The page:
Weekend Update on the Go
So first, the new column, which features reviews of new books by Peter Blauner, Dana Stabenow, Tom Gabbay, and TK.
Also spent the weekend reading everyone else’s short stories in DUBLIN NOIR once I got over the cool thrill of getting author copies. And I’m pleased to report (but take the bias for what it’s worth) that this is a great anthology that you all must buy when it’s out in March.
Now, to the update:
NYTBR: When I first heard that Garrison Keilor would be reviewing Bernard-Henri Levy’s new, superhyped book, I scratched my head. But reading the review puts things in better context, especially as he’s royally pissed at BHL’s condescending attitude. Otherwise, Leisl Schillinger looks at Olga Grushin’s attempt at ‘apparatchik lit’, Jeffrey Rosen examines the tricky task of judges writing memoirs, and are books on torture really necessary?
WaPo Book World: Michael Dirda reads John Carey’s extolling of the virtue of the arts with much interest; Ron Charles is somewhat underwhelmed by Kevin Baker’s newest novel, STRIVER’S ROW; and Rosemary Herbert, WaPo’s newest mystery columnist, looks at the latest by Howard Engel, PD James, Lolita Files, Fredrich Glauser and Martin O’Brien.
G&M: Alan Turing’s life is a classic case of where too much knowledge can be a bad thing; Martin Levin gushes about Jane Gardam’s Orange Prize-shortlisted OLD FILTH; and Kathryn Davis continues her career as a novelist “impossible to ignore” with THE THIN PLACE.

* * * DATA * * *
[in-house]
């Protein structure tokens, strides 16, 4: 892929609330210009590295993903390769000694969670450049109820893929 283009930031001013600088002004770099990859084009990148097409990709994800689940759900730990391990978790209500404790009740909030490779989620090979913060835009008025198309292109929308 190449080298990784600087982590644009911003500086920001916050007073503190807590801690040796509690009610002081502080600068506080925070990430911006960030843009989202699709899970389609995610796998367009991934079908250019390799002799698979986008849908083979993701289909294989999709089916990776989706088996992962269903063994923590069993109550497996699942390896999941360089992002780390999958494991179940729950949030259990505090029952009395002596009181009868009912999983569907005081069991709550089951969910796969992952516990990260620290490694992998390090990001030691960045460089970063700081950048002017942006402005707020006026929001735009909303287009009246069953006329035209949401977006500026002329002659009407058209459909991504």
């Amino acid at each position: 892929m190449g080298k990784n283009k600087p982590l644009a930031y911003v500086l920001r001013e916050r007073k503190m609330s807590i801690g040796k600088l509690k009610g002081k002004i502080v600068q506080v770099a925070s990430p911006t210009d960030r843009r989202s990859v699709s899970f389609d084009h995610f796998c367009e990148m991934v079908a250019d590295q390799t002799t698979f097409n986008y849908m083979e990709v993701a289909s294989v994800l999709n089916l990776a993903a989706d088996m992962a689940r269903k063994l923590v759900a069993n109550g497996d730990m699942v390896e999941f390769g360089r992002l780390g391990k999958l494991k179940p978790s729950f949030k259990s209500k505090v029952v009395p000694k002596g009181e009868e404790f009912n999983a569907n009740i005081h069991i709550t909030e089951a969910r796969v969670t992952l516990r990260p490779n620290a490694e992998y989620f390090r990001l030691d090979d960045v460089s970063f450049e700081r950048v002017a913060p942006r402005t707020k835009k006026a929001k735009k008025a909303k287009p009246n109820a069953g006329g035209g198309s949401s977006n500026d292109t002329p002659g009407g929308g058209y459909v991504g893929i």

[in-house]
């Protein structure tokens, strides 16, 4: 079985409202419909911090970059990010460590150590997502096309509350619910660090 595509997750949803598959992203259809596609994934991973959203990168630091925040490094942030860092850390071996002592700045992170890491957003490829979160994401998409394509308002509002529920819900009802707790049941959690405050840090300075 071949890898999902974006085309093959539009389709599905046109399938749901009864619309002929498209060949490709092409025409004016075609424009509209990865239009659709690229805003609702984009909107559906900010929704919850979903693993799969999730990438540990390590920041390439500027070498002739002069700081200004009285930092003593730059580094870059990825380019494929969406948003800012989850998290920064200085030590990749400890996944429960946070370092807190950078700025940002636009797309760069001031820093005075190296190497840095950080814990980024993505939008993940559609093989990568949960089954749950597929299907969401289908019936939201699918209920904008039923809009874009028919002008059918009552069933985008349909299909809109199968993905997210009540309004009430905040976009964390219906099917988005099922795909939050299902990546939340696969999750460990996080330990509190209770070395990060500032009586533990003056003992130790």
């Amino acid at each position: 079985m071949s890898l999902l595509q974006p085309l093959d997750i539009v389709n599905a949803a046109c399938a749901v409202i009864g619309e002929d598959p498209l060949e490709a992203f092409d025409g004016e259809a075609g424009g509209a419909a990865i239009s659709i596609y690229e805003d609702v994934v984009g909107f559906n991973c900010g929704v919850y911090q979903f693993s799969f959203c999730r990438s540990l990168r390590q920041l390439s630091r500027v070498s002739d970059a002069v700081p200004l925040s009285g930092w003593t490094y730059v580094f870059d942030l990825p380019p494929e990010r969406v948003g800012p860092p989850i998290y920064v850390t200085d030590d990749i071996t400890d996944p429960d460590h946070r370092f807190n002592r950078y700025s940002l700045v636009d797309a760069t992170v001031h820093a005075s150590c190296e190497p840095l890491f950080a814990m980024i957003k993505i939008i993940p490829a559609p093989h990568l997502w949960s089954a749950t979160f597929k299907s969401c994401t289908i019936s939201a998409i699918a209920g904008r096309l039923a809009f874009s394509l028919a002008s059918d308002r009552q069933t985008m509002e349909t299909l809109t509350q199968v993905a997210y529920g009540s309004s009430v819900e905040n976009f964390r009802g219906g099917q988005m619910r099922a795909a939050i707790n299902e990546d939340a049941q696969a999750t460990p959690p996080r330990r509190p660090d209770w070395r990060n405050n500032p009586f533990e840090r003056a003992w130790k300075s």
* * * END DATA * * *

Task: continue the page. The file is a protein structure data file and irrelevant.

Guardian Review: Sarah Waters explains why she left the Victorian era for the Blitz for her latest novel, NIGHT WATCH; Mark Bostridge explains why keeping a diary is a very good idea; Hilary Mantel talks about why she had to change her tune about psychics; and Matthew Lewin rounds up new thrillers by Tess Gerritsen, Michael Lawson and Philip Davison.
Observer: Tim Adams wonders, rightfully so, why misery memoirs are such big sellers; Gaby Wood remains haunted by the Black Dahlia case, nearly 60 years after the crime was committed; and Robert McCrum digs Chuck Klosterman? WTF?
The Times: David Baddiel tries to classify all novels as romantic fiction; Natascha Hildebrant mulls over the pros and cons of writers groups; Simon Callow finds the house where Verlaine and Rimbaud lived; and Marcel Berlins reviews new crime fiction by Pat McEnulty, Andrea Camilleri and Ann Cleeves.
The Scotsman: Ruben Gallego’s novel (shortlisted for the Russian Booker Prize in 2003) may be a story unlike any other;
Scott Westerfield considers himself “bi-summeral,” splitting his time between New York and Australia with his partner, Justine Larbalestier. His story is picked up on by the Melbourne Age.
With the parental pedigree she has, no wonder Linn Ullman pursued a career in the arts — specifically as a novelist. She tells the Independent what she’s working on and how being the daughter of Ingmar Bergman and Liv Ullman helped and hindered.